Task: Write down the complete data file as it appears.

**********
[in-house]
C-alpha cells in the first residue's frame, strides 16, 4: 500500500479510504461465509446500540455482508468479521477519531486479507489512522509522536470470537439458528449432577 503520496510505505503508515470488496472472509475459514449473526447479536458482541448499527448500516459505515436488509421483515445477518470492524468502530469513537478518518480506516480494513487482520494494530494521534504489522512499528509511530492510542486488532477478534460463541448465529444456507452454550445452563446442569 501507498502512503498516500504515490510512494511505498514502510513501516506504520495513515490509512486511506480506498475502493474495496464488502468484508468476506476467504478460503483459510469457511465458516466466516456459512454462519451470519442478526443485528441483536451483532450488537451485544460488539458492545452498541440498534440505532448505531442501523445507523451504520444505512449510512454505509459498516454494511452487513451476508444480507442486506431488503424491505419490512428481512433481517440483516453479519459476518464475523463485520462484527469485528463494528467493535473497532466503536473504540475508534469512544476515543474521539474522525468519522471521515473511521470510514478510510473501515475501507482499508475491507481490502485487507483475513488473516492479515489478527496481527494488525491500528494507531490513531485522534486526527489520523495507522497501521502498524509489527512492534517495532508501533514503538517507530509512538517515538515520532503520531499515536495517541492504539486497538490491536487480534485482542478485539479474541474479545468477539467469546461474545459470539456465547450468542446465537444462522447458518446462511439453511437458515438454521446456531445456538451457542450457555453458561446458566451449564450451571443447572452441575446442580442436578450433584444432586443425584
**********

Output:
[in-house]
C-alpha cells in the first residue's frame, strides 16, 4: 500500500479510504461465509446500540455482508468479521477519531486479507489512522509522536470470537439458528449432577 503520496510505505503508515470488496472472509475459514449473526447479536458482541448499527448500516459505515436488509421483515445477518470492524468502530469513537478518518480506516480494513487482520494494530494521534504489522512499528509511530492510542486488532477478534460463541448465529444456507452454550445452563446442569 501507498502512503498516500504515490510512494511505498514502510513501516506504520495513515490509512486511506480506498475502493474495496464488502468484508468476506476467504478460503483459510469457511465458516466466516456459512454462519451470519442478526443485528441483536451483532450488537451485544460488539458492545452498541440498534440505532448505531442501523445507523451504520444505512449510512454505509459498516454494511452487513451476508444480507442486506431488503424491505419490512428481512433481517440483516453479519459476518464475523463485520462484527469485528463494528467493535473497532466503536473504540475508534469512544476515543474521539474522525468519522471521515473511521470510514478510510473501515475501507482499508475491507481490502485487507483475513488473516492479515489478527496481527494488525491500528494507531490513531485522534486526527489520523495507522497501521502498524509489527512492534517495532508501533514503538517507530509512538517515538515520532503520531499515536495517541492504539486497538490491536487480534485482542478485539479474541474479545468477539467469546461474545459470539456465547450468542446465537444462522447458518446462511439453511437458515438454521446456531445456538451457542450457555453458561446458566451449564450451571443447572452441575446442580442436578450433584444432586443425584